Early on in the conversion process, a friend and I joked that we should marry rabbis. She was a baal teshuva, I was a convert and we sure that if we had rabbis for husband, we would have 24/7 access to everything we ever wanted to know about Judaism. It would be a dream come true!
But when my husband actually decided to become a rabbi, I wasn’t so sure about things. I didn’t realize until long after his decision what the role of a rabbi really looked like and what that meant for the rabbi’s wife. The rabbi’s wife doesn’t choose to be a public figure but she is treated as such: dissected, discussed and ridiculed by those around her. Acknowledging this had led me to be much more compassionate towards public figures in general, even those who choose the role.
That’s not exactly where I expected to wind up four years after deciding to convert. I didn’t plan on living Judaism in the spotlight. And I would argue that the spotlight I put on myself as a writer is quite different than the one that will shine on me as Rebbetzin. Often, I find myself stopping before I write something because I wonder if it will come back to haunt me later. There’s this internal censor building because of my husband’s career choice that wasn’t there before.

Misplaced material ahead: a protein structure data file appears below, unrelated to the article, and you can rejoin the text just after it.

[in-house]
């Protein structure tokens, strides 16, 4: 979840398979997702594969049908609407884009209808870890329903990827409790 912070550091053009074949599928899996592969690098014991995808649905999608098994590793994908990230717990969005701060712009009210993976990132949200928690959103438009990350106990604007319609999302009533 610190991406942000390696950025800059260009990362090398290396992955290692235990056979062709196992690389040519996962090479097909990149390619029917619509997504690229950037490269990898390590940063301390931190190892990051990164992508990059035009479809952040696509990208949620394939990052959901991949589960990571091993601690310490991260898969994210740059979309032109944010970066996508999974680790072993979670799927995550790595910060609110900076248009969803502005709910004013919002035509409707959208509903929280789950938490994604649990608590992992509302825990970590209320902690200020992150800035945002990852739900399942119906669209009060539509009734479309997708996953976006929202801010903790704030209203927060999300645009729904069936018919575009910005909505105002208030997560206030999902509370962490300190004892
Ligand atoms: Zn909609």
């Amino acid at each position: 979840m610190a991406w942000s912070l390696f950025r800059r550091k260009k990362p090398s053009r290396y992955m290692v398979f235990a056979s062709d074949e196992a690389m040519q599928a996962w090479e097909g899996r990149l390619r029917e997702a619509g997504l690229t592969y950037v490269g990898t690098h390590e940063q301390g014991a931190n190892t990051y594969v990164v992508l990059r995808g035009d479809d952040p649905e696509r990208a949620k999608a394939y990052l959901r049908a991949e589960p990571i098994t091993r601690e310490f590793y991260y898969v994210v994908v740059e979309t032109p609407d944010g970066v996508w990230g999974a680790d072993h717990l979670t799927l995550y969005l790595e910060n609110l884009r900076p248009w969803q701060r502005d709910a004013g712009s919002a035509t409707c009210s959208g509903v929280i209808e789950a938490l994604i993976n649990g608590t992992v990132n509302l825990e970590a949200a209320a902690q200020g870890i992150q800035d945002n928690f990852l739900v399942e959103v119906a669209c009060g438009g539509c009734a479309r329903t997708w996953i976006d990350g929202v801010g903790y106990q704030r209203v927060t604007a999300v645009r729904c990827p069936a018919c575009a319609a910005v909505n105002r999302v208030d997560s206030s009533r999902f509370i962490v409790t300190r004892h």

Outside of all that, it’s pretty crazy to me to imagine a world where people come to me with their issues, Jewish or otherwise. I’m having enough trouble with my issues alone. I’m not sure that I’ll ever be ready to stand up as an example of Jews everywhere, as a beacon of hope. I’m still trying to get used to living my life and accepting myself as who I am. I don’t want to add the burden of being worried about being accepted or dissected by others.
An article in The Jewish Action explores these issues further, check out “A Delicate Balance: The Role of the Rebbetzin”.